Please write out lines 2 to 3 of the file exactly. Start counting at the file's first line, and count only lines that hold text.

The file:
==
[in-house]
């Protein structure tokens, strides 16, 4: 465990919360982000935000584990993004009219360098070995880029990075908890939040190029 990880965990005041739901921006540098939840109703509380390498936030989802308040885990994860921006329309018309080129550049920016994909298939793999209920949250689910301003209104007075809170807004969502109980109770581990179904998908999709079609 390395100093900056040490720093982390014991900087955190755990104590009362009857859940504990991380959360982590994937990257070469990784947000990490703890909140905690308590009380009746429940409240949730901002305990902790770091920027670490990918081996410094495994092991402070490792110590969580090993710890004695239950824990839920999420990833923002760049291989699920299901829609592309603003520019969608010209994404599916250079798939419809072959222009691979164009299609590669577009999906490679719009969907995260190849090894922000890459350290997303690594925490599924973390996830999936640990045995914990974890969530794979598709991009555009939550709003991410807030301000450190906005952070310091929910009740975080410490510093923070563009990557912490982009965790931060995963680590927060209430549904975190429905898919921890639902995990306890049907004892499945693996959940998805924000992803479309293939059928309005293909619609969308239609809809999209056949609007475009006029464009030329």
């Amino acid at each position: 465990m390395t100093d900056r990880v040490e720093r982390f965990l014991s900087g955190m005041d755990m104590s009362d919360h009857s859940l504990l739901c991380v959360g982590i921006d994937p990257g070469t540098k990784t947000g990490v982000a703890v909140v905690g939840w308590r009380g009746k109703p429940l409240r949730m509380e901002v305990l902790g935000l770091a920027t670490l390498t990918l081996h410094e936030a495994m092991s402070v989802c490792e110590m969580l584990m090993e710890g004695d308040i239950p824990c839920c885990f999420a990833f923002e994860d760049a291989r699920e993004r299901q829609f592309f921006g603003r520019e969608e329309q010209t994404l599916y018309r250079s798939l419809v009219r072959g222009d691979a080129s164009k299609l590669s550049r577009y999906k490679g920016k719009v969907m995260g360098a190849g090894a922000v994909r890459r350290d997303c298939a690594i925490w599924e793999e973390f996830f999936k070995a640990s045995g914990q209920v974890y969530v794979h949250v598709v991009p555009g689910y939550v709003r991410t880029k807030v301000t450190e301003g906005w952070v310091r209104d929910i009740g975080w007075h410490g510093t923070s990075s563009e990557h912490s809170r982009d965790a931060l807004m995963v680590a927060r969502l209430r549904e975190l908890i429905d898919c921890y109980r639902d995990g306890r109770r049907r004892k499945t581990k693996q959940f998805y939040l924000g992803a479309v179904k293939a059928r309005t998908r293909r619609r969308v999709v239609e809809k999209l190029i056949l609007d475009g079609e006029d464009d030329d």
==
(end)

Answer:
């Protein structure tokens, strides 16, 4: 465990919360982000935000584990993004009219360098070995880029990075908890939040190029 990880965990005041739901921006540098939840109703509380390498936030989802308040885990994860921006329309018309080129550049920016994909298939793999209920949250689910301003209104007075809170807004969502109980109770581990179904998908999709079609 390395100093900056040490720093982390014991900087955190755990104590009362009857859940504990991380959360982590994937990257070469990784947000990490703890909140905690308590009380009746429940409240949730901002305990902790770091920027670490990918081996410094495994092991402070490792110590969580090993710890004695239950824990839920999420990833923002760049291989699920299901829609592309603003520019969608010209994404599916250079798939419809072959222009691979164009299609590669577009999906490679719009969907995260190849090894922000890459350290997303690594925490599924973390996830999936640990045995914990974890969530794979598709991009555009939550709003991410807030301000450190906005952070310091929910009740975080410490510093923070563009990557912490982009965790931060995963680590927060209430549904975190429905898919921890639902995990306890049907004892499945693996959940998805924000992803479309293939059928309005293909619609969308239609809809999209056949609007475009006029464009030329």
């Amino acid at each position: 465990m390395t100093d900056r990880v040490e720093r982390f965990l014991s900087g955190m005041d755990m104590s009362d919360h009857s859940l504990l739901c991380v959360g982590i921006d994937p990257g070469t540098k990784t947000g990490v982000a703890v909140v905690g939840w308590r009380g009746k109703p429940l409240r949730m509380e901002v305990l902790g935000l770091a920027t670490l390498t990918l081996h410094e936030a495994m092991s402070v989802c490792e110590m969580l584990m090993e710890g004695d308040i239950p824990c839920c885990f999420a990833f923002e994860d760049a291989r699920e993004r299901q829609f592309f921006g603003r520019e969608e329309q010209t994404l599916y018309r250079s798939l419809v009219r072959g222009d691979a080129s164009k299609l590669s550049r577009y999906k490679g920016k719009v969907m995260g360098a190849g090894a922000v994909r890459r350290d997303c298939a690594i925490w599924e793999e973390f996830f999936k070995a640990s045995g914990q209920v974890y969530v794979h949250v598709v991009p555009g689910y939550v709003r991410t880029k807030v301000t450190e301003g906005w952070v310091r209104d929910i009740g975080w007075h410490g510093t923070s990075s563009e990557h912490s809170r982009d965790a931060l807004m995963v680590a927060r969502l209430r549904e975190l908890i429905d898919c921890y109980r639902d995990g306890r109770r049907r004892k499945t581990k693996q959940f998805y939040l924000g992803a479309v179904k293939a059928r309005t998908r293909r619609r969308v999709v239609e809809k999209l190029i056949l609007d475009g079609e006029d464009d030329d």